Through his fusion of the Iranian heritage with his own original designs, Ehsai is one of the leading artists integrating Persian script into new artistic expressions moulded by symbolic art forms. In the present work, the artist emphasises the word Allah by repetitively painting it throughout the four parts, giving it prodigious attention. This reverberation is reminiscent of the ritual Sufi practice of the zikr, a form of piety in which the believer is engaged in the rhythmic repetition of the name of God. The artist’s participation in this exercise demonstrates his devotedness and the importance of Allah to him.
Even though the content of the writing is significant for Ehsai, he does not try to make the meanings clear by using easily identifiable outlines. Instead, the Iranian calligraphic letters take different shapes and forms in each of the four panels, slightly packed in some and gracefully flowing in others. According to him, the letters and words in the work are used generally as a means of expression. The almost circular distribution of the repeated word over the canvas could be referencing the sacred walks around the Ka’aba in Mecca. The palette used could potentially have deeper connotations as well; the shades of royal blue and turquoise introduced in this composition are reminiscent of the tiles seen in Persian and Islamic architecture since centuries. Similarly, the golden yellow is normally used in the decoration of revered mosques. To that note, the choice of a black background is Ehsai’s way of creating emphasis on the accentuated word through the proper contrast of dark and bright colours. His neat brushstrokes bring together Western abstraction and Chinese brush painting in a modern way, all while taking the viewer back to his Iranian cultural roots. The bold and expressive work seen in the piece clearly shows his strong calligraphic background, exhibiting a mixture of modernity and tradition, which he is famously known for. Despite calligraphy being the main observed component, this masterpiece requires sensitive perception more than expert reading skills, because what the artist aims to convey is the heavenly power that script has conventionally possessed.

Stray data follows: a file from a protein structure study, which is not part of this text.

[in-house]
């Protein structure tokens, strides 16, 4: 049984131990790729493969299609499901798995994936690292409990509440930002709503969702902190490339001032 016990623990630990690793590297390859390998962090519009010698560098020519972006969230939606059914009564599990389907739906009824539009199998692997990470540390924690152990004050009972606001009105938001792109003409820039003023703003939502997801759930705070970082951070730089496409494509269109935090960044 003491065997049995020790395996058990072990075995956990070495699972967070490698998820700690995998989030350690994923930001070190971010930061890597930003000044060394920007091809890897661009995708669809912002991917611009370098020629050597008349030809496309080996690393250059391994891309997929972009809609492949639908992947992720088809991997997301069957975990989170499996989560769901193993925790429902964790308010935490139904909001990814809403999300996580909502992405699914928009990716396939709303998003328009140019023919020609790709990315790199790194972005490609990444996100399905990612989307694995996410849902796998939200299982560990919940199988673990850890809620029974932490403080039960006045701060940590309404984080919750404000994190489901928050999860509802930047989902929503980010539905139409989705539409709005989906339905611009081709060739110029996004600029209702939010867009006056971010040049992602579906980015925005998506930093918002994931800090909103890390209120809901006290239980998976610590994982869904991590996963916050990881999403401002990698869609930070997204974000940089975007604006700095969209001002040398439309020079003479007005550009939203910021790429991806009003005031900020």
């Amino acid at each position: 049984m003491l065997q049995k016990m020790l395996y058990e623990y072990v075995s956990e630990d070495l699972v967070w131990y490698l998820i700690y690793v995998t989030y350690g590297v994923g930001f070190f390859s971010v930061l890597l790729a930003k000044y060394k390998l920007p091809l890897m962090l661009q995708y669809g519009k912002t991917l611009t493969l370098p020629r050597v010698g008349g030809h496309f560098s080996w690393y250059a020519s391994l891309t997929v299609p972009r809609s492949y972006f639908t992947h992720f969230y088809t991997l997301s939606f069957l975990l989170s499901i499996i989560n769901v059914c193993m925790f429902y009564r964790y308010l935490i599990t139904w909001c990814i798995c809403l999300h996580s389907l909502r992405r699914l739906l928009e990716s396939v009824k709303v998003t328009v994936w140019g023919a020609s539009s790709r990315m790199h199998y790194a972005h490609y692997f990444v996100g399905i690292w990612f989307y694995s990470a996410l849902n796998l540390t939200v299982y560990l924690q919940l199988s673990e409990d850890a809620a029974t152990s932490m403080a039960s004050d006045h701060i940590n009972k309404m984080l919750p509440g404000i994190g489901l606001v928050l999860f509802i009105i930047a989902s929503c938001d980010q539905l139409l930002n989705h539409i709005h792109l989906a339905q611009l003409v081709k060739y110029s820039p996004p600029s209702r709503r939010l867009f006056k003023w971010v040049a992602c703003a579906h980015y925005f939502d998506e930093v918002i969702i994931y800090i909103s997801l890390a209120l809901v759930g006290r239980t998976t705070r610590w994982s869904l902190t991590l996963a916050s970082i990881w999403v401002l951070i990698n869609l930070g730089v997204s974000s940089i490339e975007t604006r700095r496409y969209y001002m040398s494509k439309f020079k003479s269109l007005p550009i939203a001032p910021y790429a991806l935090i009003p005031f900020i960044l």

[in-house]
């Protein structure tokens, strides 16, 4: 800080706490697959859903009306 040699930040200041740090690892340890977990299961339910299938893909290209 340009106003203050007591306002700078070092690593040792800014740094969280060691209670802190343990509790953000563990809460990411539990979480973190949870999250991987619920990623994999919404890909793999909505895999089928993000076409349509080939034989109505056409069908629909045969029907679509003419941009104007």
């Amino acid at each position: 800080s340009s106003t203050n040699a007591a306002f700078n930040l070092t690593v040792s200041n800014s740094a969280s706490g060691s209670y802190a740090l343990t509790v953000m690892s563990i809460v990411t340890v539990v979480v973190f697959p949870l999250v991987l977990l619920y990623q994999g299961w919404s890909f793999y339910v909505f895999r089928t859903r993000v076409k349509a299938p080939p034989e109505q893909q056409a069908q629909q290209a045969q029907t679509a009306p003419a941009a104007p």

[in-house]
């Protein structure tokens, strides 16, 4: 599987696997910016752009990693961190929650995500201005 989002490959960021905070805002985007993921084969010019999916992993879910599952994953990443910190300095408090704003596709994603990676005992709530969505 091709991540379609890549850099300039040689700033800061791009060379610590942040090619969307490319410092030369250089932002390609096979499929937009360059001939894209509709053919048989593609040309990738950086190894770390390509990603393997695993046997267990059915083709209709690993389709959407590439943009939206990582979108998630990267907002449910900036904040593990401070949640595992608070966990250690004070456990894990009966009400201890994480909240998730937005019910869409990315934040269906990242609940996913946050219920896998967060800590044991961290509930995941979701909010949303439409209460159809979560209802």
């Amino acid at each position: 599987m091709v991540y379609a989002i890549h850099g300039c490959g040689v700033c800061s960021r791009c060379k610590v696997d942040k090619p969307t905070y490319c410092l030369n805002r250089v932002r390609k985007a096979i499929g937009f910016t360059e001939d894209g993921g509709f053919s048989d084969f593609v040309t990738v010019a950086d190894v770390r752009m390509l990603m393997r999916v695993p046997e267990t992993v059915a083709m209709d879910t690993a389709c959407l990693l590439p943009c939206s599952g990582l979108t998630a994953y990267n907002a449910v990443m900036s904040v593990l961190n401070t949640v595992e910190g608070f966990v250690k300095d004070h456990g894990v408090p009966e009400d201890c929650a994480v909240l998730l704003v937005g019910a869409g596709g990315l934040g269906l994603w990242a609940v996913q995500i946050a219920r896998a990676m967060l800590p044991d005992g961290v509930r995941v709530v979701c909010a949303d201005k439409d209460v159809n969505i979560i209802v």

Although abstract art and stylised art have many similarities, Ehsai believes that they can largely differ with regards to the artist’s perception. For him, if there is a certain relationship between the decorum of calligraphy and holy principles, an artist’s mentality should progress within this context to be able to create a genuine piece. Ultimately, when a work is authentic, it has an unchangeable connection with its origin. His aesthetic language adapted from various art movements is unquestionably a unique way of transforming the traditional Persian script into one exceptional abstraction.